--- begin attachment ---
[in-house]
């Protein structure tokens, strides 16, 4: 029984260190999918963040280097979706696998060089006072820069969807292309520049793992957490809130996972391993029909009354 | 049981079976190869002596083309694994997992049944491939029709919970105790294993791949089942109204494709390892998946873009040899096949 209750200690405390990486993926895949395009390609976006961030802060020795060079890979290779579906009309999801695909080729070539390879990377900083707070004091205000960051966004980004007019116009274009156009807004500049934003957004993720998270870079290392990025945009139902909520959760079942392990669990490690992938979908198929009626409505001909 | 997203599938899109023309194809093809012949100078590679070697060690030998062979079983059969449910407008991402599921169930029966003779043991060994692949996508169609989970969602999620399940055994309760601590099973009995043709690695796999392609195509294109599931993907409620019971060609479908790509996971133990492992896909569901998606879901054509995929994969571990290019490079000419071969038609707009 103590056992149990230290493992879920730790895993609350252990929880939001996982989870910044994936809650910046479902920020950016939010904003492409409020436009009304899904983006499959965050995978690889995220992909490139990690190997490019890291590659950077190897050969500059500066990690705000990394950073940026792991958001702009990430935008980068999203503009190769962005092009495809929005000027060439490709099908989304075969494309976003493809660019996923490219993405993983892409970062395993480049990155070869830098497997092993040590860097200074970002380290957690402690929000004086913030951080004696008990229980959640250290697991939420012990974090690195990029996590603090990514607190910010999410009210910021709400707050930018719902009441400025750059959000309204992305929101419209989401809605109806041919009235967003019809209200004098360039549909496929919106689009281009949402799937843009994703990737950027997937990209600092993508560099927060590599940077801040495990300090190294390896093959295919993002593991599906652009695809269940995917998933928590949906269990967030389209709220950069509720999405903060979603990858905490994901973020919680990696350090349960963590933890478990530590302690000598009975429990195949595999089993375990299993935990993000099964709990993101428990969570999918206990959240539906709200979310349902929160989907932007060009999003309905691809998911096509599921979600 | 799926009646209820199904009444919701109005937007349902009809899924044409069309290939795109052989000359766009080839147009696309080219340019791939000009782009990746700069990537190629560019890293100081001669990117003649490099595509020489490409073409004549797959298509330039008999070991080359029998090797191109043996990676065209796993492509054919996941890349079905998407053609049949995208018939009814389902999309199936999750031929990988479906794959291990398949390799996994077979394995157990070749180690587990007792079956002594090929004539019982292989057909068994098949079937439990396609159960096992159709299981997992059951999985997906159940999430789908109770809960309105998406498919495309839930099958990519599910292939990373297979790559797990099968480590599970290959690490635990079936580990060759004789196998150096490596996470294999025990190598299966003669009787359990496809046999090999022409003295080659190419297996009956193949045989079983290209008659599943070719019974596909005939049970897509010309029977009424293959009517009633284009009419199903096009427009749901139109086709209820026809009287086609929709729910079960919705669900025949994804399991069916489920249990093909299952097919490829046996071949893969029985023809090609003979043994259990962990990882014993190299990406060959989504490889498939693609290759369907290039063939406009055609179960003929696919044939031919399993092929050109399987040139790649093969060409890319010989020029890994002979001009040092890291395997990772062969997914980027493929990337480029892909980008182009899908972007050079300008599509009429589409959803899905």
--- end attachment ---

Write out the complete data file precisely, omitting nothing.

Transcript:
[in-house]
């Protein structure tokens, strides 16, 4: 029984260190999918963040280097979706696998060089006072820069969807292309520049793992957490809130996972391993029909009354 | 049981079976190869002596083309694994997992049944491939029709919970105790294993791949089942109204494709390892998946873009040899096949 209750200690405390990486993926895949395009390609976006961030802060020795060079890979290779579906009309999801695909080729070539390879990377900083707070004091205000960051966004980004007019116009274009156009807004500049934003957004993720998270870079290392990025945009139902909520959760079942392990669990490690992938979908198929009626409505001909 | 997203599938899109023309194809093809012949100078590679070697060690030998062979079983059969449910407008991402599921169930029966003779043991060994692949996508169609989970969602999620399940055994309760601590099973009995043709690695796999392609195509294109599931993907409620019971060609479908790509996971133990492992896909569901998606879901054509995929994969571990290019490079000419071969038609707009 103590056992149990230290493992879920730790895993609350252990929880939001996982989870910044994936809650910046479902920020950016939010904003492409409020436009009304899904983006499959965050995978690889995220992909490139990690190997490019890291590659950077190897050969500059500066990690705000990394950073940026792991958001702009990430935008980068999203503009190769962005092009495809929005000027060439490709099908989304075969494309976003493809660019996923490219993405993983892409970062395993480049990155070869830098497997092993040590860097200074970002380290957690402690929000004086913030951080004696008990229980959640250290697991939420012990974090690195990029996590603090990514607190910010999410009210910021709400707050930018719902009441400025750059959000309204992305929101419209989401809605109806041919009235967003019809209200004098360039549909496929919106689009281009949402799937843009994703990737950027997937990209600092993508560099927060590599940077801040495990300090190294390896093959295919993002593991599906652009695809269940995917998933928590949906269990967030389209709220950069509720999405903060979603990858905490994901973020919680990696350090349960963590933890478990530590302690000598009975429990195949595999089993375990299993935990993000099964709990993101428990969570999918206990959240539906709200979310349902929160989907932007060009999003309905691809998911096509599921979600 | 799926009646209820199904009444919701109005937007349902009809899924044409069309290939795109052989000359766009080839147009696309080219340019791939000009782009990746700069990537190629560019890293100081001669990117003649490099595509020489490409073409004549797959298509330039008999070991080359029998090797191109043996990676065209796993492509054919996941890349079905998407053609049949995208018939009814389902999309199936999750031929990988479906794959291990398949390799996994077979394995157990070749180690587990007792079956002594090929004539019982292989057909068994098949079937439990396609159960096992159709299981997992059951999985997906159940999430789908109770809960309105998406498919495309839930099958990519599910292939990373297979790559797990099968480590599970290959690490635990079936580990060759004789196998150096490596996470294999025990190598299966003669009787359990496809046999090999022409003295080659190419297996009956193949045989079983290209008659599943070719019974596909005939049970897509010309029977009424293959009517009633284009009419199903096009427009749901139109086709209820026809009287086609929709729910079960919705669900025949994804399991069916489920249990093909299952097919490829046996071949893969029985023809090609003979043994259990962990990882014993190299990406060959989504490889498939693609290759369907290039063939406009055609179960003929696919044939031919399993092929050109399987040139790649093969060409890319010989020029890994002979001009040092890291395997990772062969997914980027493929990337480029892909980008182009899908972007050079300008599509009429589409959803899905």